Eligible active-duty aviators have until Sept. 30 to apply for the fiscal year 2016 Aviator Retention Pay or Critical Skills Retention Bonus programs, Air Force officials announced Dec. 15.
“The cost to train and develop our Airmen is a significant investment for the Air Force,” said Air Force Chief of Staff Gen. Mark A. Welsh III. “These incentives are cost effective methods to retain a sufficient force of skilled and experienced aviators to meet our current and future requirements.”
RPA pilot Critical Skills Retention Bonus
Air Force leadership, having advocated through the Office of the Secretary of Defense and to Congress for increased authority, announces that for the first time, the fiscal 2016 National Defense Authorization Act is authorizing remotely piloted aircraft pilots to be paid using the same authorities as all other aviators. This new legislative authority cannot be implemented until cross-service guidance is drafted and approved. In the meantime, the Air Force will offer, a Critical Skills Retention Bonus to those career RPA pilots (18X) whose undergraduate RPA pilot training service obligation is expiring.
Officers who have earned an aeronautical rating prior to attending Undergraduate RPA Pilot Training (URT) are eligible for an identical bonus offering under the fiscal 2016 Aviator Retention Pay program outlined below. The combination of bonuses now allows the Air Force to compensate all RPA pilots at the same level regardless of aeronautical rating.
“It is important to ensure RPA pilots receive a bonus that is equitable to other pilots,” said Secretary of the Air Force Deborah Lee James. “Therefore, we worked closely with OSD to implement the CSRB for them and with a commensurate amount this year. These Airmen are making extremely important contributions to the fight; we need these professionals to stay with us and we’re committed to retaining them in our force.”
The Air Force takes into account training costs, market conditions and demand when determining the appropriate incentives designed to retain skilled and experienced Airmen in RPA and other critical missions.
The fluid global environment points to a strong demand for the effects airpower delivers and to retain the highly skilled pilots needed for the nation’s defense.
“RPA missions are increasingly critical to national security, and our ability to retain experienced RPA pilots will enable us to meet current and emergent mission requirements,” said Lt. Gen. Jay Raymond, the deputy chief of staff for operations.
In fiscal 2016, RPA pilots who have accumulated six years of aviation service after completion of undergraduate RPA pilot training are eligible for a bonus of five annual installments of $25,000, with the option to receive 50 percent of the bonus total payable up front. Once the new authorities and cross-service guidance are available, RPA pilots will be eligible to transition to longer bonus periods matching those currently available to other aviators.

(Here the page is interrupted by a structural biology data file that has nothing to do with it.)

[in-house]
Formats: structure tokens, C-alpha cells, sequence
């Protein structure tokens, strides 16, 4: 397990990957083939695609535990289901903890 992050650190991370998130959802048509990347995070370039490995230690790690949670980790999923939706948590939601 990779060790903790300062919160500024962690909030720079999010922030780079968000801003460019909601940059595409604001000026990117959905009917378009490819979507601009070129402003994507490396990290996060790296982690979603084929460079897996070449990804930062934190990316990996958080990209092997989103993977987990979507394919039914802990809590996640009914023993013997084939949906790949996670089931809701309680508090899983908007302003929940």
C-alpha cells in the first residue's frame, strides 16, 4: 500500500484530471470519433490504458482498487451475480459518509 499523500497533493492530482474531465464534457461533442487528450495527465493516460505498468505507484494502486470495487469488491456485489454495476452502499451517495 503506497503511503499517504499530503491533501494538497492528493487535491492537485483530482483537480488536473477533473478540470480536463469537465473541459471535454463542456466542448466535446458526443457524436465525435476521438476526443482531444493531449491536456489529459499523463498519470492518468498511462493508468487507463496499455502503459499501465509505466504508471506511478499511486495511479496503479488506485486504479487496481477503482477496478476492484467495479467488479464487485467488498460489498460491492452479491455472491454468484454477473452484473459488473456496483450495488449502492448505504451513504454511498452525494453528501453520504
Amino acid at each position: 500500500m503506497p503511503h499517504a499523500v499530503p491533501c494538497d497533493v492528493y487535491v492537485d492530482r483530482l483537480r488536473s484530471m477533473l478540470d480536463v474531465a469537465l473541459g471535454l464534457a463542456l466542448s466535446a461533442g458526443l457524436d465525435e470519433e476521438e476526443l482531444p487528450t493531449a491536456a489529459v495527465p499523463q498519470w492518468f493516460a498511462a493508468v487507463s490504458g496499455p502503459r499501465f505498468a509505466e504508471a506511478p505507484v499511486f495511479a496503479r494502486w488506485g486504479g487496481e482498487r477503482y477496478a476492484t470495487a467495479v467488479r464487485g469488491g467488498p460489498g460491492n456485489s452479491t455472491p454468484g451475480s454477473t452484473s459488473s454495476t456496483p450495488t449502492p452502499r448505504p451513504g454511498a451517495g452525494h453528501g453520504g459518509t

To be eligible, officers must be active-duty lieutenant colonels and below who have an 18X RPA aeronautical rating. They must have completed undergraduate RPA pilot training and six years of 18X aviation service after RPA training. In addition, they must be entitled to and be receiving RPA aviation incentive pay, and cannot complete 25 years of active-duty before the end of their bonus period.
Aviator retention pay
This year’s ARP program continues to build upon previous year’s offers to decisively shape and retain the rated force providing specific eligible pilots and combat systems officers with monetary incentives in exchange for active-duty service commitments.
Pilots, to include those who entered into a fiscal 2015 agreement last year, have the opportunity to accept an agreement of five years or one that will commit them until they reach 20 Years of Aviation Service (YAS). Those pilots who are uncommitted and have not previously accepted an ARP agreement are offered the same five year or 20 YAS commitment at a reduced rate.
“This year, the most noteworthy change is the opportunity for pilots whose undergraduate flying training active duty service commitments expire in FY17 to enroll in an ARP agreement now and receive their first payment immediately upon contract ratification,” said Brig. Gen. Brian Kelly, the director of military force management policy. “Remaining payments will be spread out equally over the contract term.”
Additionally, combat systems officers from the rescue, remotely piloted aircraft and fighter career fields may accept an ARP agreement for five or nine years, not to exceed 20 YAS, to address shortages and growing requirements. Those combat systems officers and air battle managers in the RPA enterprise are also eligible for ARP at the same level as other RPA pilots.
The fiscal 2016 ARP program applies to lieutenant colonels and below. Also, these officers must be qualified for operational flying duty and entitled to and receiving monthly flight pay.
Depending on the aviator category and length of the ARP contract, incentives will vary from $15,000 to $25,000 per year with some categories eligible to receive 50 percent of the ARP total payable up front.
Similar to the fiscal 2015 program, Airmen who will complete their Undergraduate Flying Training active-duty service commitment (ADSC) anytime in fiscal 2016 may submit an application to the Air Force Personnel Center to lock in a contract under the fiscal 2016 ARP program terms and conditions.
Airmen applying for these bonus programs should typically expect to see payments within three weeks after final approval of their application and processing by DFAS. Complete eligibility requirements and application instructions are available on the myPers website at the Officer Compensation link in the left hand column.